[The now-online platform] was partly motivated by being forced to think through this because of COVID when obviously everything in person shut down. We went digital and we really utilize social media, we utilize webinars, and we were able to grow a digital audience that stretched beyond just our local market in New York City. Because what we’re trying to promote is applicable everywhere throughout the country and many parts of the world.

And now you’re launching a podcast?

Milano: We are now in the process of producing and launching our first podcast called The Build Up, which is going to interview different real estate investors from different backgrounds who utilize different real estate investing stories. So our listeners will hear from, let’s say, tech founders to international artists to hoteliers and professional athletes who have all utilized a different form of real estate investing because no one size fits all.

Not everyone should be a landlord. There’s many different types of strategies that you can utilize, from investing in a REIT if you’re looking for something completely passive, to potentially flipping homes if you’re looking to be hands-on and get a project. So there’s really so many different facets of real estate investing that are not always obvious or feel attainable. We’re trying to explore that while hearing from interesting investors.

Can you share the identities of some of the guests you’ll host on the podcast?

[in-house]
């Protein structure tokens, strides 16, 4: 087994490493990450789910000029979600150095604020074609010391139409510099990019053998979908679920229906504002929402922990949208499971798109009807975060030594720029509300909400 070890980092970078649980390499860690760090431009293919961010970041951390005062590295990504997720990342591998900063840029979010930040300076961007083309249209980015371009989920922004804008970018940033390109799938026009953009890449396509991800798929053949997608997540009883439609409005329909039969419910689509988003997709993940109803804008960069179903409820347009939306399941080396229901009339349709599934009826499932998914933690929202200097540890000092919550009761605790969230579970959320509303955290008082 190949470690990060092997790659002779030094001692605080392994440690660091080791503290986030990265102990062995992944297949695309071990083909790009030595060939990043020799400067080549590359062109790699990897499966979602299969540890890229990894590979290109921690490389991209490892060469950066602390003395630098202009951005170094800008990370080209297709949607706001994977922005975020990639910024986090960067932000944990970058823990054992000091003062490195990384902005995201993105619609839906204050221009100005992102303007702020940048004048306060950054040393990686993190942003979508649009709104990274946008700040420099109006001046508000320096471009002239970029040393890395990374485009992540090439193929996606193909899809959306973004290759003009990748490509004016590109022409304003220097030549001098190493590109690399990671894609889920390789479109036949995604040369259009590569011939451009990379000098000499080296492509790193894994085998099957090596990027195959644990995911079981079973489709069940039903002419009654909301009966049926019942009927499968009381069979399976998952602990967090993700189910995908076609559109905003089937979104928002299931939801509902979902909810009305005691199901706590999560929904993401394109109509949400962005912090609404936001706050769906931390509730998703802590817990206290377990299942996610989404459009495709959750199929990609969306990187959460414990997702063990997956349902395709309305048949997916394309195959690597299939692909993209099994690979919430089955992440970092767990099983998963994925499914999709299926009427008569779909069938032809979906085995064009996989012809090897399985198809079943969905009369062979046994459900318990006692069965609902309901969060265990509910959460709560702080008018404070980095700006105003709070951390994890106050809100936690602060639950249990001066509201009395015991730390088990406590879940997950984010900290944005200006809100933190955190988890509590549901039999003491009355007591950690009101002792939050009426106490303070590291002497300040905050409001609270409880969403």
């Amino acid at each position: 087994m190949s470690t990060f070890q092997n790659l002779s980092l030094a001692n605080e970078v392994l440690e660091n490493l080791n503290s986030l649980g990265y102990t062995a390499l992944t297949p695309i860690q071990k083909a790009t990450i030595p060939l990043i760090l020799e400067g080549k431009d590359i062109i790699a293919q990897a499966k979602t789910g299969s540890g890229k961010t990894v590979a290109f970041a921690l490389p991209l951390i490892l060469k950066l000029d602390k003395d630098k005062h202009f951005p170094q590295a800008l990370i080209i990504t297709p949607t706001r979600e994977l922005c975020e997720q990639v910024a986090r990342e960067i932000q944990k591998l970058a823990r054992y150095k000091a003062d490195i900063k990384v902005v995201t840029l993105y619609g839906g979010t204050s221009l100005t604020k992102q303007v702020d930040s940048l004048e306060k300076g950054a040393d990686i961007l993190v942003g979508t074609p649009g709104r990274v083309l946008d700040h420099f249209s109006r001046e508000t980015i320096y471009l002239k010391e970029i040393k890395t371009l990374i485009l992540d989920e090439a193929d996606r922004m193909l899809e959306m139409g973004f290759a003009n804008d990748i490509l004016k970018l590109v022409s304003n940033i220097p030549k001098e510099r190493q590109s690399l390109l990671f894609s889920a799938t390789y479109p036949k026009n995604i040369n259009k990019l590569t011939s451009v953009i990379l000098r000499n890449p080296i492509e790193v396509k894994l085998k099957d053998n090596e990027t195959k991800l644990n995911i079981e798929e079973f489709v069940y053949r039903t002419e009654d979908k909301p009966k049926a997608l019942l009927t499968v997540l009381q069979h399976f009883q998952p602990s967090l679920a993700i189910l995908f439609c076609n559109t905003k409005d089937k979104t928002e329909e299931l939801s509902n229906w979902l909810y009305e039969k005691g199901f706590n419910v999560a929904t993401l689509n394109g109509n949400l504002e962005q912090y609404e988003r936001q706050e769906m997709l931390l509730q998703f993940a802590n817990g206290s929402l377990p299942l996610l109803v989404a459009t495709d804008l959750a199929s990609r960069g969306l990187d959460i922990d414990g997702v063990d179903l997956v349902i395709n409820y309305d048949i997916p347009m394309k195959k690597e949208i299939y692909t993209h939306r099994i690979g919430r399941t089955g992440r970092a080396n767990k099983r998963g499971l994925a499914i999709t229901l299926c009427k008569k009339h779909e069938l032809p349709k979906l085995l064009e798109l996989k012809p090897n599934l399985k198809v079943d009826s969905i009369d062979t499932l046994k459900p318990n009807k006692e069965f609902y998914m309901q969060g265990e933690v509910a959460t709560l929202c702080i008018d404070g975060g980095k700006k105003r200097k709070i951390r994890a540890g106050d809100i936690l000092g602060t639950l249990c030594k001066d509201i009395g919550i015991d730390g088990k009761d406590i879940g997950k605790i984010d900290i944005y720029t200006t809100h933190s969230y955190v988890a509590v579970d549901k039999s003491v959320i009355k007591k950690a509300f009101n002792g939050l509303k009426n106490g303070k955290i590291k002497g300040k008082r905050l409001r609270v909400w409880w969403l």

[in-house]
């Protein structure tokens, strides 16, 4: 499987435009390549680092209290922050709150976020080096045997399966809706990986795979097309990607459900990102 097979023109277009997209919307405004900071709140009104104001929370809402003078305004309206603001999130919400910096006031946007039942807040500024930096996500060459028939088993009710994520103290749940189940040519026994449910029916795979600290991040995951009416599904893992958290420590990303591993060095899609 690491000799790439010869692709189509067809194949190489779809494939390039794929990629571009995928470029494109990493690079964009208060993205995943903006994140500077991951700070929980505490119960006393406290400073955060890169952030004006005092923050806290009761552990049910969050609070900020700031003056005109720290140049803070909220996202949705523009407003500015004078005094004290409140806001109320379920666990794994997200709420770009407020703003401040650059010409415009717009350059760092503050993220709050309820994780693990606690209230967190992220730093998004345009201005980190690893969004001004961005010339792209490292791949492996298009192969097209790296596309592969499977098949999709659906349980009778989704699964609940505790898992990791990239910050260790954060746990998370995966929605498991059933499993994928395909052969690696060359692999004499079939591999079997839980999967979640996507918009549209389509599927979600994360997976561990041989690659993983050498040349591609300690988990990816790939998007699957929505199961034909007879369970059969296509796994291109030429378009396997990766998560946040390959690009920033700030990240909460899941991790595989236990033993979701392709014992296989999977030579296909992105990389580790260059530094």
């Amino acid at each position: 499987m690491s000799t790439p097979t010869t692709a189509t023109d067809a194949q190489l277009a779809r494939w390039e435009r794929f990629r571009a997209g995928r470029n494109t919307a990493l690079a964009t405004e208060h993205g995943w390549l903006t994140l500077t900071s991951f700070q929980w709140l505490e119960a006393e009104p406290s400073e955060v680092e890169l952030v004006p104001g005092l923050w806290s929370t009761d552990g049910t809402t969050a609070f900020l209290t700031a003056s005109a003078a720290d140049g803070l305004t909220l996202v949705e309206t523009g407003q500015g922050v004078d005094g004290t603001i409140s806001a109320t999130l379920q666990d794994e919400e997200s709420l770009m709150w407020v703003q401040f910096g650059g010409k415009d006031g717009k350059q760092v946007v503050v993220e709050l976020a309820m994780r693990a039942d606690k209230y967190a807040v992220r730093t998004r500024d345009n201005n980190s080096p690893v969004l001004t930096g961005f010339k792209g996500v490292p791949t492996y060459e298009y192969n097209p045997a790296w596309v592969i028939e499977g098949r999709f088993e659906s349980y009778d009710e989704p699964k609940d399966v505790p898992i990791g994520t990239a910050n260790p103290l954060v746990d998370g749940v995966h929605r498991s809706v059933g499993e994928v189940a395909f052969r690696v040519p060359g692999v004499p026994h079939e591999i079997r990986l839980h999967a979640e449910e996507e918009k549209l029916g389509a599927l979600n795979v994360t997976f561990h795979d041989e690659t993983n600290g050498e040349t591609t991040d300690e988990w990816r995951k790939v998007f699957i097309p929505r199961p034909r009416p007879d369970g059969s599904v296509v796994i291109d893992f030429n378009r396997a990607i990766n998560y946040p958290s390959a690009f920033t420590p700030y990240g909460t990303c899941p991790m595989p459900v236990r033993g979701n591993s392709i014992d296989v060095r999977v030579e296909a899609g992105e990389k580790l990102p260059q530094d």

Rambarran: Right now we’re still in the beginning stages of booking our guests, so before we let that out there, we want to confirm with them.

How did you two come to form a team together?

Malessa Rambarran | Brown Harris Stevens

Rambarran: I come from an immigrant background. I came to the United States when I was 16 years old [from Guyana] and went to high school here, graduated and was a journalist at Fortune Small Business Magazine.

But I still felt like I wanted to create an impact and just didn’t feel fulfilled there. So, I got into real estate and worked for about six months at a small boutique firm and really wanted more. I moved to the city where Candice and I met on the same real estate team where we specialized in new developments.

She and I really connected. We left that team, started our own team, and we just really align in terms of our values and being innovative. We really like breaking barriers and creating that impact, and it took us about 10 years to really have all that knowledge.

Because I came from an immigrant background, it’s super important for me. My mission is really to inform and educate, because a lot of times you find immigrant families come here with that American Dream mentality of wanting to save and buy a home and put all of their funds there.